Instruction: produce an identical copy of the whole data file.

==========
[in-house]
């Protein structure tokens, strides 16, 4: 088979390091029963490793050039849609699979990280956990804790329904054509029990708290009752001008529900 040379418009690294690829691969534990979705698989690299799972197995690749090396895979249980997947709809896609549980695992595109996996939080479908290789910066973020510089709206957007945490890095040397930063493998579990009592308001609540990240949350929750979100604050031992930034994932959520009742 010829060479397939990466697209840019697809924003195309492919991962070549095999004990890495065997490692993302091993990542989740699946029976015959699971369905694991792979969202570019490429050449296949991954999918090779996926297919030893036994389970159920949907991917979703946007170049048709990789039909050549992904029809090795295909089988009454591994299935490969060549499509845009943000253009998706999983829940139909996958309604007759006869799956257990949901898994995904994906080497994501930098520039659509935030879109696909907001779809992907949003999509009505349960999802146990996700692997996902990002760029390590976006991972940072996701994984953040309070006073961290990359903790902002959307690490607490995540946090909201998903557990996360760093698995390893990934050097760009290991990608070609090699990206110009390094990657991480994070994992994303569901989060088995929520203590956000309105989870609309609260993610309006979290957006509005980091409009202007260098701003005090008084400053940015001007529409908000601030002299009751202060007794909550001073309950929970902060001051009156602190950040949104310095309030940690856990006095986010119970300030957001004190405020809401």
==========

[in-house]
């Protein structure tokens, strides 16, 4: 088979390091029963490793050039849609699979990280956990804790329904054509029990708290009752001008529900 040379418009690294690829691969534990979705698989690299799972197995690749090396895979249980997947709809896609549980695992595109996996939080479908290789910066973020510089709206957007945490890095040397930063493998579990009592308001609540990240949350929750979100604050031992930034994932959520009742 010829060479397939990466697209840019697809924003195309492919991962070549095999004990890495065997490692993302091993990542989740699946029976015959699971369905694991792979969202570019490429050449296949991954999918090779996926297919030893036994389970159920949907991917979703946007170049048709990789039909050549992904029809090795295909089988009454591994299935490969060549499509845009943000253009998706999983829940139909996958309604007759006869799956257990949901898994995904994906080497994501930098520039659509935030879109696909907001779809992907949003999509009505349960999802146990996700692997996902990002760029390590976006991972940072996701994984953040309070006073961290990359903790902002959307690490607490995540946090909201998903557990996360760093698995390893990934050097760009290991990608070609090699990206110009390094990657991480994070994992994303569901989060088995929520203590956000309105989870609309609260993610309006979290957006509005980091409009202007260098701003005090008084400053940015001007529409908000601030002299009751202060007794909550001073309950929970902060001051009156602190950040949104310095309030940690856990006095986010119970300030957001004190405020809401």